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Lupus

Lupus

Lupus is a chronic autoimmune disorder with symptoms that range from mild to life-threatening.  SLE is an autoimmune disease where the immune system attacks your own tissues, causing widespread inflammation and tissue damage in the affected organs. However, lupus is relatively uncommon.

SLE affects the joints, skin, kidneys, lungs, heart, blood vessels and nervous system. There is no cure, but treatments and lifestyle changes can improve function and quality of life.

What causes lupus?

The cause is unknown but has been linked to genetics, hormones and the environment. Women of child-bearing age are at the greatest risk of developing SLE. Racial and ethnic women are affected more often than Caucasians. Men are rarely affected.

What are the symptoms of SLE?

The most common feature is joint involvement. Symptoms often come and go (flare and remit). Most of those affected have some of these symptoms, but because of the wide range of symptoms, your Ortho Illinois rheumatologist must determine the cause of your symptoms.

Symptoms include:

  • Low grade fever
  • Painful and swollen large joints including hip pain
  • Fatigue
  • Muscle aches and pain
  • Weight loss
  • Swollen glands
  • Swollen hands and feet and swelling around the eyes
  • Headache
  • A butterfly rash across the cheeks
  • Lax ligaments
  • Raynaud’s syndrome
  • Sensitivity to light
  • Chest pain
  • Tendonitis and bursitis
  • Carpal tunnel syndrome

Lupus and Osteoporosis

Importantly, osteoporosis is a common complication of lupus and the steroid medications used to treat lupus can cause significant bone loss. Pain and fatigue cause inactivity which increases the risk of developing osteoporosis.

Osteoporosis is a condition where the bones become brittle and lose density increasing the risk of fractures. Studies report that women with lupus are almost five times more likely to suffer a fracture from osteoporosis.

Lupus Arthritis

Lupus arthritis causes typical lupus symptoms like pain, stiffness, swelling, joint tenderness that can look like rheumatoid arthritis. Thus, rheumatologists must order tests to rule out rheumatoid arthritis.

How is Lupus diagnosed?

Lupus is difficult to diagnose and can take an average of six years from the onset of symptoms to diagnosis. Your Ortho Illinois Rheumatologist will review your medical history, ask about your family history of autoimmune diseases, ask about your symptoms, look for the common butterfly rash, and conduct a thorough physical examination.

A diagnostic blood test called the antinuclear antibody test (ANA) tests whether your immune system is making autoantibodies which attack your own tissues. 95% of lupus patients test positive for ANA. Other tests will focus on identifying possible organ involvement including damage in the kidneys, lungs, heart, blood vessels and nervous system, and other causes for your symptoms.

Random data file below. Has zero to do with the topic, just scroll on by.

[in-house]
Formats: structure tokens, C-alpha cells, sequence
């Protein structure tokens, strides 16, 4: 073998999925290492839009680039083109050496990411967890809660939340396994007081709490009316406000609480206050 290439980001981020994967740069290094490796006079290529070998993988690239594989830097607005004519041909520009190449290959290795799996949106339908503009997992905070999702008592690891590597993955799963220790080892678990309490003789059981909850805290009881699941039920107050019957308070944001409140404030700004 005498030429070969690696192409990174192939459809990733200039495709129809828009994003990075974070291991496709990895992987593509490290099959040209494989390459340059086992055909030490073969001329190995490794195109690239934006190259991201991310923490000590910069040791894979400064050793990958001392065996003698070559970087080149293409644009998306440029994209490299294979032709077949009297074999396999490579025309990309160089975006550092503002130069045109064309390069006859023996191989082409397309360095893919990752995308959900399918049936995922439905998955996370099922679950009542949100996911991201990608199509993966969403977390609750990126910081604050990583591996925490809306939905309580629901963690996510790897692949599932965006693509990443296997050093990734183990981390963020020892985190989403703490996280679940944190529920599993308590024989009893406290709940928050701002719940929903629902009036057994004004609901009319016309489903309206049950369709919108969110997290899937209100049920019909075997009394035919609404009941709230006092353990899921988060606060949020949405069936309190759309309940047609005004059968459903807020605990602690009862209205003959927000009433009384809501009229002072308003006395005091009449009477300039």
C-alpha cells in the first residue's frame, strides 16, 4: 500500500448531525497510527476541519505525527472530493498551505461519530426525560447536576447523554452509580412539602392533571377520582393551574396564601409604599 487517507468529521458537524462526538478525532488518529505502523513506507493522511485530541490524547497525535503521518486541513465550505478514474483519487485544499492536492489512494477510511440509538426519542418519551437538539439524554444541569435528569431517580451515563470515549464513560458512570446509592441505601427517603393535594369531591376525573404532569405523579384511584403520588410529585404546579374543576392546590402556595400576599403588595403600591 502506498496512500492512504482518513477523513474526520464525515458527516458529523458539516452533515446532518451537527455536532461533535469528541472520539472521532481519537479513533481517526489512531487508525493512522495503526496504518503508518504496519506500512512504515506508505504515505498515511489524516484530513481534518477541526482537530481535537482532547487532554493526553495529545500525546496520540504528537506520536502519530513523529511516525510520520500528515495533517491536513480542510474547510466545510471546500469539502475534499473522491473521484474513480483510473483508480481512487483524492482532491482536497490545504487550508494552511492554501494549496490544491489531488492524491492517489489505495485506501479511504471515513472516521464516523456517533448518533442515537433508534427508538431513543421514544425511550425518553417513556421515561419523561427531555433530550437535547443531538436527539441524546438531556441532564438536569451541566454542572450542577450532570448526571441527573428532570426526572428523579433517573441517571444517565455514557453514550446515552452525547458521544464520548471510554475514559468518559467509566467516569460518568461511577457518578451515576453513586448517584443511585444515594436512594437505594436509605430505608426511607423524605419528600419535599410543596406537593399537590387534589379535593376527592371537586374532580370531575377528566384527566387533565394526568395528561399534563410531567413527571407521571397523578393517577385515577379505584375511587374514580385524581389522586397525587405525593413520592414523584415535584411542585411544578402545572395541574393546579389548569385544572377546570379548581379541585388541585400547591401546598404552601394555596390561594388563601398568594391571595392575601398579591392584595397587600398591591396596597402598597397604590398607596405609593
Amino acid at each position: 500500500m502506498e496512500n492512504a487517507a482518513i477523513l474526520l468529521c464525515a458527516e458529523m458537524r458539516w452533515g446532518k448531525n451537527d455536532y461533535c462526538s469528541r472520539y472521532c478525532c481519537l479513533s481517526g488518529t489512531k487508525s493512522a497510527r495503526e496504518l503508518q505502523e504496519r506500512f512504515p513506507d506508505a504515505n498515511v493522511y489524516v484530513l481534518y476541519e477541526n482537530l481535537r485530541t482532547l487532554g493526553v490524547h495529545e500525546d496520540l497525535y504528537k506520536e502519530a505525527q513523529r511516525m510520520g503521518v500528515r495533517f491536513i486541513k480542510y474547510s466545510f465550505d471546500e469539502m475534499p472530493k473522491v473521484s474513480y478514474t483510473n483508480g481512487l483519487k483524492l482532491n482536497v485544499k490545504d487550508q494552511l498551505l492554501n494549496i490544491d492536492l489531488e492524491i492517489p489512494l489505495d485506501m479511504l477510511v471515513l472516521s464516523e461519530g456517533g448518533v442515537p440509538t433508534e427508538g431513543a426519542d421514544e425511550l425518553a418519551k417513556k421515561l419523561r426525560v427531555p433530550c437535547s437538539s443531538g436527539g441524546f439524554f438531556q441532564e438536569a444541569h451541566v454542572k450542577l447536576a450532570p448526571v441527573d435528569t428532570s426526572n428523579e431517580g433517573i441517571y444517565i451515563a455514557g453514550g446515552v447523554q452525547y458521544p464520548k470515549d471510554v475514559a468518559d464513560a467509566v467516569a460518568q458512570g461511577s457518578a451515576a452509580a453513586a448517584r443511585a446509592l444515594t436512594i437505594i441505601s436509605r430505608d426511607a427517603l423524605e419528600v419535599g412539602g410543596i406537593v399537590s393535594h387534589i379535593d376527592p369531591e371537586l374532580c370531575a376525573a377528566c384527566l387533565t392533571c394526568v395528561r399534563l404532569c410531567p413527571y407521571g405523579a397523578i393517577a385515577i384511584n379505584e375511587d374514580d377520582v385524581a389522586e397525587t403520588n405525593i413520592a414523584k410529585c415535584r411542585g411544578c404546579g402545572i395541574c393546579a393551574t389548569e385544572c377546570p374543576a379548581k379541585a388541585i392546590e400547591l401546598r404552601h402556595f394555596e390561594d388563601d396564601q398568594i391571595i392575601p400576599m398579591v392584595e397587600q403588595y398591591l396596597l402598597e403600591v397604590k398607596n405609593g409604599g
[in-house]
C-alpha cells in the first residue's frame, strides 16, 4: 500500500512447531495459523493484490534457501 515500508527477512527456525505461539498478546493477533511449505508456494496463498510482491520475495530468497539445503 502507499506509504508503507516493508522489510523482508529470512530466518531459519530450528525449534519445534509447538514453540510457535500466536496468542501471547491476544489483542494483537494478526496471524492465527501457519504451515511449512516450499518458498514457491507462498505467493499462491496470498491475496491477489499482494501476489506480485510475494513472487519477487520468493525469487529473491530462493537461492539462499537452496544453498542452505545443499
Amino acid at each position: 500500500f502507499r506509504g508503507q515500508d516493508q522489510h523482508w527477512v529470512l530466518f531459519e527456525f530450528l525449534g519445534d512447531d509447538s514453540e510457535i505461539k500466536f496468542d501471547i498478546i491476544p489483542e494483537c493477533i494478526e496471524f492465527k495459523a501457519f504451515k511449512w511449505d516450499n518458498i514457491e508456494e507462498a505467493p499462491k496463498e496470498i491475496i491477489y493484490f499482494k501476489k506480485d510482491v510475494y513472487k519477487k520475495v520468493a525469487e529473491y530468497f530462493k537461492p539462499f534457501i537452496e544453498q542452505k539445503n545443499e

What are the treatments for lupus?

The goal of treatment is to treat symptoms to reduce pain and swelling, reduce and prevent bone and joint damage, and prevent or reduce organ damage. No two patients are treated the same.

Treatment commonly involves the use of over the counter anti-inflammatory drugs, corticosteroids, antimalarial drugs, and immune suppression drugs (chemotherapy) may be used in severe cases. Lupus causes or creates a risk of other illnesses including high blood pressure, osteoporosis, and blood clots. These conditions are treated with specific medications which often have their own side effects.  Some drugs used to treat lupus can cause muscle weakness and require a change of medications.

When the muscles are inflamed, called lupus myositis, a supervised program of physical therapy can help you regain normal muscle function and strength.

How can lupus affect your daily life?

According to the Lupus Association (lupus.org):

  • 65% of lupus patients say chronic pain is the most difficult part of having lupus.
  • 76% say fatigue takes a toll on their social activities.
  • 89% say they can no long work full time due to complications of lupus.

How to cope?

If you suffer with light sensitivity, you should stay out of the sun to reduce the risk of a flareup of symptoms. Some medications can trigger symptoms, discuss your prescriptions with your rheumatologist. Some foods can worsen symptoms. Smoking and alcohol can trigger flares.

Lupus is a complex disease. When you are diagnosed with lupus your Ortho Illinois rheumatologist will develop a treatment plan tailored to your specific symptoms and their severity.

Contact Ortho Illinois to schedule a consultation. For your convenience, we have rheumatologists at our Riverside Office in Rockford.